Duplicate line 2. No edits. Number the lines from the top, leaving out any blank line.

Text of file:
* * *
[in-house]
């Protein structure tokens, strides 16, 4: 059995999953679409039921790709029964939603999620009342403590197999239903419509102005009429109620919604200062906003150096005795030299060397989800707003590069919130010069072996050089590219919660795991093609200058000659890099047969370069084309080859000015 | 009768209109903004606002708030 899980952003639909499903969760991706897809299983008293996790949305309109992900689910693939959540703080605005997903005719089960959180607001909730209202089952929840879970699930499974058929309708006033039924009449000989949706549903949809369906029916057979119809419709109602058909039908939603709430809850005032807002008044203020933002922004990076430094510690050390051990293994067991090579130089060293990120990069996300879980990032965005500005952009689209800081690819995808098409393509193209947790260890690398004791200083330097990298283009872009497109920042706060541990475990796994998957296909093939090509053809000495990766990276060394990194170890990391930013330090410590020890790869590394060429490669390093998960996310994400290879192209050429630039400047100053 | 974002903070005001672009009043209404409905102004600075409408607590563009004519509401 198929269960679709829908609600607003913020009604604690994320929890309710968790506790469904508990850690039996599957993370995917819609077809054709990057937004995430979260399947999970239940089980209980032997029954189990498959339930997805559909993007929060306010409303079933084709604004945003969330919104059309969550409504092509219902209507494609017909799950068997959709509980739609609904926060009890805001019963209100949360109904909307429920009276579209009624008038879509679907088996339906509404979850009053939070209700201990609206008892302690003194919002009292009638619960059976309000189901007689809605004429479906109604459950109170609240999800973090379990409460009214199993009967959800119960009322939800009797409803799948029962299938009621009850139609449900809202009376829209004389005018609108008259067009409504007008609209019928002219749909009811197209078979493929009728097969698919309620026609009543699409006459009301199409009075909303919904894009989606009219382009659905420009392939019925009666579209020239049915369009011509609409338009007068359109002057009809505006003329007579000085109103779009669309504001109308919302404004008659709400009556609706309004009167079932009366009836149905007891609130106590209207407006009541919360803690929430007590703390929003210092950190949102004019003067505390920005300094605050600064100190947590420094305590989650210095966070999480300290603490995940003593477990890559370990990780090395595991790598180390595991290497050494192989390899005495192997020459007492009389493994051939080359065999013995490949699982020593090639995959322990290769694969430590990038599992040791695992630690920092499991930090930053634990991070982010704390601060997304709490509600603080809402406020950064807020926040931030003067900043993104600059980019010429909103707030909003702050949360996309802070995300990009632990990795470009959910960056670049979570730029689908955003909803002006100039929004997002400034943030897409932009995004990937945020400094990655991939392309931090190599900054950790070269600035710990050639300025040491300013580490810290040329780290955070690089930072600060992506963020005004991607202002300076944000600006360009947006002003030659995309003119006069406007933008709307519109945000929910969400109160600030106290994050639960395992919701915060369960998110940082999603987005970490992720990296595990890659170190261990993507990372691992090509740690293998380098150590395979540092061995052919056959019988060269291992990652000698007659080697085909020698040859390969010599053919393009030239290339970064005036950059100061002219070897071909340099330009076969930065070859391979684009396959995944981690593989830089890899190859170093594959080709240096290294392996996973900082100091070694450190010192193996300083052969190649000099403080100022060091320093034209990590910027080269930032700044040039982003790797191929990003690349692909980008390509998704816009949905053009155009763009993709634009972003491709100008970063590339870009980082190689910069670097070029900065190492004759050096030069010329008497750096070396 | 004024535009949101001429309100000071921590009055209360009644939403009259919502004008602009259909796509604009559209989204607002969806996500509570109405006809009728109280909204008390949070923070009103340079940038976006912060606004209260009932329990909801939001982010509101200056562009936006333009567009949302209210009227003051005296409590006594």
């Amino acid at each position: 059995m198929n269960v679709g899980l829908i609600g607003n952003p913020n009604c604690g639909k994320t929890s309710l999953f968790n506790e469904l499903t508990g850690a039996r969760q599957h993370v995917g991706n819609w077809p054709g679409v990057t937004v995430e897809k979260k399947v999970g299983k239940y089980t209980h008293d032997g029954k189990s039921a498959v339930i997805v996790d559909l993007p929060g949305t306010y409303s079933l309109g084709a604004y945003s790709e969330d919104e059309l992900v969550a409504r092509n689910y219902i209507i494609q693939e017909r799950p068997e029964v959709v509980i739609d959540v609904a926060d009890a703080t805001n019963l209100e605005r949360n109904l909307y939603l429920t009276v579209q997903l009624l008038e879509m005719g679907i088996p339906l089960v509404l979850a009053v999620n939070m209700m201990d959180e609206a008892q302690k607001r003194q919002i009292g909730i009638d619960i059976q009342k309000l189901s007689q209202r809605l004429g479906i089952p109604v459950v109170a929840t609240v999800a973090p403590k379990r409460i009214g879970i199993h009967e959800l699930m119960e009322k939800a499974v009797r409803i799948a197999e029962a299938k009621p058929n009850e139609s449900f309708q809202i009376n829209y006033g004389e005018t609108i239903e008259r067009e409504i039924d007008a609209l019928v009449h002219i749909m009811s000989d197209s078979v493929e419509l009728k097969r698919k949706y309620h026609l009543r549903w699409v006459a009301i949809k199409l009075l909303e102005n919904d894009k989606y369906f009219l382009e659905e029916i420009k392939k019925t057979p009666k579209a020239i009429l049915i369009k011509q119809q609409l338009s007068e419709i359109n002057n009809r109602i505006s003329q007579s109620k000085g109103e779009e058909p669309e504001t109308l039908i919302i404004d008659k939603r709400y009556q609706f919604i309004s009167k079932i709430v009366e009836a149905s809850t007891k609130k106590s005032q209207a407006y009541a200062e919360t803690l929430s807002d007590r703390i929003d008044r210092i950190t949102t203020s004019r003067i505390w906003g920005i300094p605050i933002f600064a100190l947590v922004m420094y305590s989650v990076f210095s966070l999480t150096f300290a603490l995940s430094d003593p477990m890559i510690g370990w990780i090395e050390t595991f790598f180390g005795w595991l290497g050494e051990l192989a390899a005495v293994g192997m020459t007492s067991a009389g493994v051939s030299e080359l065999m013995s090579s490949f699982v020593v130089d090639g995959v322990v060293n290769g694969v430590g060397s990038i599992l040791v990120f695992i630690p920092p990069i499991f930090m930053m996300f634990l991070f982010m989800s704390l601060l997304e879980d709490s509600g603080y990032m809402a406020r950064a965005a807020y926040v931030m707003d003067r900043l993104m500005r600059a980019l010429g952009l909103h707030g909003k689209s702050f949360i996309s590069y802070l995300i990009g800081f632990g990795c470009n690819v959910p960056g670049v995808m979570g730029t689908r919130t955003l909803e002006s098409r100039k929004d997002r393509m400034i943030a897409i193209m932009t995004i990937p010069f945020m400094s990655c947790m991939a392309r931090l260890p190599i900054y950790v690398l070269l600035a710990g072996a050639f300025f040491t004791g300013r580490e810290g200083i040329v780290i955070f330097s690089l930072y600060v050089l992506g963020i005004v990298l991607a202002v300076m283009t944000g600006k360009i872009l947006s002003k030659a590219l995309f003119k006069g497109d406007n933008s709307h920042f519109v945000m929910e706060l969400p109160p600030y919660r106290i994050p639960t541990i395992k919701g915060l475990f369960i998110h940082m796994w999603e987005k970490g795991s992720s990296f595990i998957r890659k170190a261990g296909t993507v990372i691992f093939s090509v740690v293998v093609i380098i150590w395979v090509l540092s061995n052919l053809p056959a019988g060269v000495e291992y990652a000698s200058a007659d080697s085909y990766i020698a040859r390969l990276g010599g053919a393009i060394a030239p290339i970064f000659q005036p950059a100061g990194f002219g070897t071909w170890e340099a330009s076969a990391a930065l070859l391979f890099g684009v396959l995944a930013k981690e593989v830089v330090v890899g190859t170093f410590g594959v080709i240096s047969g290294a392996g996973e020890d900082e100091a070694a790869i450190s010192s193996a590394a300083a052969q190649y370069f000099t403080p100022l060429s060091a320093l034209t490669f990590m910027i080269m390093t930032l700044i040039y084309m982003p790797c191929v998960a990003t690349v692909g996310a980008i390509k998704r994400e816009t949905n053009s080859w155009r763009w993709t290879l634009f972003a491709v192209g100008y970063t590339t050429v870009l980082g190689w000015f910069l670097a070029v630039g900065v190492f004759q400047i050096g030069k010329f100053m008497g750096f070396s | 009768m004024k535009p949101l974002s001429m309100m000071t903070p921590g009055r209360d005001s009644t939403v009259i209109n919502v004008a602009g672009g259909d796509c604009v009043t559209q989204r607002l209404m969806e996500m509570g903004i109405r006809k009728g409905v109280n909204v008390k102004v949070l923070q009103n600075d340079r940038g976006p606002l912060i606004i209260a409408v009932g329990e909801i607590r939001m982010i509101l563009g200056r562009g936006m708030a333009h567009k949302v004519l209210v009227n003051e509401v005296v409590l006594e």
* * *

């Protein structure tokens, strides 16, 4: 059995999953679409039921790709029964939603999620009342403590197999239903419509102005009429109620919604200062906003150096005795030299060397989800707003590069919130010069072996050089590219919660795991093609200058000659890099047969370069084309080859000015 | 009768209109903004606002708030 899980952003639909499903969760991706897809299983008293996790949305309109992900689910693939959540703080605005997903005719089960959180607001909730209202089952929840879970699930499974058929309708006033039924009449000989949706549903949809369906029916057979119809419709109602058909039908939603709430809850005032807002008044203020933002922004990076430094510690050390051990293994067991090579130089060293990120990069996300879980990032965005500005952009689209800081690819995808098409393509193209947790260890690398004791200083330097990298283009872009497109920042706060541990475990796994998957296909093939090509053809000495990766990276060394990194170890990391930013330090410590020890790869590394060429490669390093998960996310994400290879192209050429630039400047100053 | 974002903070005001672009009043209404409905102004600075409408607590563009004519509401 198929269960679709829908609600607003913020009604604690994320929890309710968790506790469904508990850690039996599957993370995917819609077809054709990057937004995430979260399947999970239940089980209980032997029954189990498959339930997805559909993007929060306010409303079933084709604004945003969330919104059309969550409504092509219902209507494609017909799950068997959709509980739609609904926060009890805001019963209100949360109904909307429920009276579209009624008038879509679907088996339906509404979850009053939070209700201990609206008892302690003194919002009292009638619960059976309000189901007689809605004429479906109604459950109170609240999800973090379990409460009214199993009967959800119960009322939800009797409803799948029962299938009621009850139609449900809202009376829209004389005018609108008259067009409504007008609209019928002219749909009811197209078979493929009728097969698919309620026609009543699409006459009301199409009075909303919904894009989606009219382009659905420009392939019925009666579209020239049915369009011509609409338009007068359109002057009809505006003329007579000085109103779009669309504001109308919302404004008659709400009556609706309004009167079932009366009836149905007891609130106590209207407006009541919360803690929430007590703390929003210092950190949102004019003067505390920005300094605050600064100190947590420094305590989650210095966070999480300290603490995940003593477990890559370990990780090395595991790598180390595991290497050494192989390899005495192997020459007492009389493994051939080359065999013995490949699982020593090639995959322990290769694969430590990038599992040791695992630690920092499991930090930053634990991070982010704390601060997304709490509600603080809402406020950064807020926040931030003067900043993104600059980019010429909103707030909003702050949360996309802070995300990009632990990795470009959910960056670049979570730029689908955003909803002006100039929004997002400034943030897409932009995004990937945020400094990655991939392309931090190599900054950790070269600035710990050639300025040491300013580490810290040329780290955070690089930072600060992506963020005004991607202002300076944000600006360009947006002003030659995309003119006069406007933008709307519109945000929910969400109160600030106290994050639960395992919701915060369960998110940082999603987005970490992720990296595990890659170190261990993507990372691992090509740690293998380098150590395979540092061995052919056959019988060269291992990652000698007659080697085909020698040859390969010599053919393009030239290339970064005036950059100061002219070897071909340099330009076969930065070859391979684009396959995944981690593989830089890899190859170093594959080709240096290294392996996973900082100091070694450190010192193996300083052969190649000099403080100022060091320093034209990590910027080269930032700044040039982003790797191929990003690349692909980008390509998704816009949905053009155009763009993709634009972003491709100008970063590339870009980082190689910069670097070029900065190492004759050096030069010329008497750096070396 | 004024535009949101001429309100000071921590009055209360009644939403009259919502004008602009259909796509604009559209989204607002969806996500509570109405006809009728109280909204008390949070923070009103340079940038976006912060606004209260009932329990909801939001982010509101200056562009936006333009567009949302209210009227003051005296409590006594």